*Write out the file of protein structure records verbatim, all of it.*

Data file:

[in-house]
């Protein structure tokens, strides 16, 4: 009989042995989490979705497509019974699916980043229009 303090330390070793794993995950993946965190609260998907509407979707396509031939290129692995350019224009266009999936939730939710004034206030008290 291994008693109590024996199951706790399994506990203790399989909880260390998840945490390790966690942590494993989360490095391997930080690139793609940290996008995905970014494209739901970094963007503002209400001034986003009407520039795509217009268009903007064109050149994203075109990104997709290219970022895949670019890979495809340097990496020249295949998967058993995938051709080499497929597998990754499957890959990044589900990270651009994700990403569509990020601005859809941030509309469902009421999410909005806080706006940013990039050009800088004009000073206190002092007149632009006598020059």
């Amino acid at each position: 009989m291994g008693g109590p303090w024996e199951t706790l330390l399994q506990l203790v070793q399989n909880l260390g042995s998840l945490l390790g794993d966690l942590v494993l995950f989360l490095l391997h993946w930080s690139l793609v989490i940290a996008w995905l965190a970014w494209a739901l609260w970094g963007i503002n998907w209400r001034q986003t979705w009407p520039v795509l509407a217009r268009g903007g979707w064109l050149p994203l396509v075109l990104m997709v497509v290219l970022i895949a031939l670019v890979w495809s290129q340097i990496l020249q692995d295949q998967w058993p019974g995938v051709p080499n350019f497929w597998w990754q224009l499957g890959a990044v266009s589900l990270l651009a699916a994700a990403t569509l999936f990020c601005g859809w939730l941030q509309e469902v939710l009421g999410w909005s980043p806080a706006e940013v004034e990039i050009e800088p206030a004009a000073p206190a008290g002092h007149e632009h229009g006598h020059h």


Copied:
[in-house]
């Protein structure tokens, strides 16, 4: 009989042995989490979705497509019974699916980043229009 303090330390070793794993995950993946965190609260998907509407979707396509031939290129692995350019224009266009999936939730939710004034206030008290 291994008693109590024996199951706790399994506990203790399989909880260390998840945490390790966690942590494993989360490095391997930080690139793609940290996008995905970014494209739901970094963007503002209400001034986003009407520039795509217009268009903007064109050149994203075109990104997709290219970022895949670019890979495809340097990496020249295949998967058993995938051709080499497929597998990754499957890959990044589900990270651009994700990403569509990020601005859809941030509309469902009421999410909005806080706006940013990039050009800088004009000073206190002092007149632009006598020059």
């Amino acid at each position: 009989m291994g008693g109590p303090w024996e199951t706790l330390l399994q506990l203790v070793q399989n909880l260390g042995s998840l945490l390790g794993d966690l942590v494993l995950f989360l490095l391997h993946w930080s690139l793609v989490i940290a996008w995905l965190a970014w494209a739901l609260w970094g963007i503002n998907w209400r001034q986003t979705w009407p520039v795509l509407a217009r268009g903007g979707w064109l050149p994203l396509v075109l990104m997709v497509v290219l970022i895949a031939l670019v890979w495809s290129q340097i990496l020249q692995d295949q998967w058993p019974g995938v051709p080499n350019f497929w597998w990754q224009l499957g890959a990044v266009s589900l990270l651009a699916a994700a990403t569509l999936f990020c601005g859809w939730l941030q509309e469902v939710l009421g999410w909005s980043p806080a706006e940013v004034e990039i050009e800088p206030a004009a000073p206190a008290g002092h007149e632009h229009g006598h020059h």